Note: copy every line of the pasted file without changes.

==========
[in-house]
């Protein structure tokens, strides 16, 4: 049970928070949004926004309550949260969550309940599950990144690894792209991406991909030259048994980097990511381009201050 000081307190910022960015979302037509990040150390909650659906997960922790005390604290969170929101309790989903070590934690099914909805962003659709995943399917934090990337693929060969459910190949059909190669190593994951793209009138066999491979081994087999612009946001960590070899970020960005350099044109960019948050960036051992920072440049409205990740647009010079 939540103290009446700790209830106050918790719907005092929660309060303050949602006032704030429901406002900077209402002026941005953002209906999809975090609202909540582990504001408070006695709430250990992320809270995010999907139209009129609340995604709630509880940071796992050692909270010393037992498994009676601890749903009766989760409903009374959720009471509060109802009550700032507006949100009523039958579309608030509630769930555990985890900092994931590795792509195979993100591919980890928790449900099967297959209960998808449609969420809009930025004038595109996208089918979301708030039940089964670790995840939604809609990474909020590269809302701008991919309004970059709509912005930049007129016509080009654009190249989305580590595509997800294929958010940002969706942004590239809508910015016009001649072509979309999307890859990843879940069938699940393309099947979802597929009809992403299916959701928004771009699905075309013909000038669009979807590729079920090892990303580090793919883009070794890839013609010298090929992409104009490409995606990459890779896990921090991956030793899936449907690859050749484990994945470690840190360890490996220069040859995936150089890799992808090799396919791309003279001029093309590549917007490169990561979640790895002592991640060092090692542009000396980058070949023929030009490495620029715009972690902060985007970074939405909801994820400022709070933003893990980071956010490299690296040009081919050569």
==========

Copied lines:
[in-house]
């Protein structure tokens, strides 16, 4: 049970928070949004926004309550949260969550309940599950990144690894792209991406991909030259048994980097990511381009201050 000081307190910022960015979302037509990040150390909650659906997960922790005390604290969170929101309790989903070590934690099914909805962003659709995943399917934090990337693929060969459910190949059909190669190593994951793209009138066999491979081994087999612009946001960590070899970020960005350099044109960019948050960036051992920072440049409205990740647009010079 939540103290009446700790209830106050918790719907005092929660309060303050949602006032704030429901406002900077209402002026941005953002209906999809975090609202909540582990504001408070006695709430250990992320809270995010999907139209009129609340995604709630509880940071796992050692909270010393037992498994009676601890749903009766989760409903009374959720009471509060109802009550700032507006949100009523039958579309608030509630769930555990985890900092994931590795792509195979993100591919980890928790449900099967297959209960998808449609969420809009930025004038595109996208089918979301708030039940089964670790995840939604809609990474909020590269809302701008991919309004970059709509912005930049007129016509080009654009190249989305580590595509997800294929958010940002969706942004590239809508910015016009001649072509979309999307890859990843879940069938699940393309099947979802597929009809992403299916959701928004771009699905075309013909000038669009979807590729079920090892990303580090793919883009070794890839013609010298090929992409104009490409995606990459890779896990921090991956030793899936449907690859050749484990994945470690840190360890490996220069040859995936150089890799992808090799396919791309003279001029093309590549917007490169990561979640790895002592991640060092090692542009000396980058070949023929030009490495620029715009972690902060985007970074939405909801994820400022709070933003893990980071956010490299690296040009081919050569």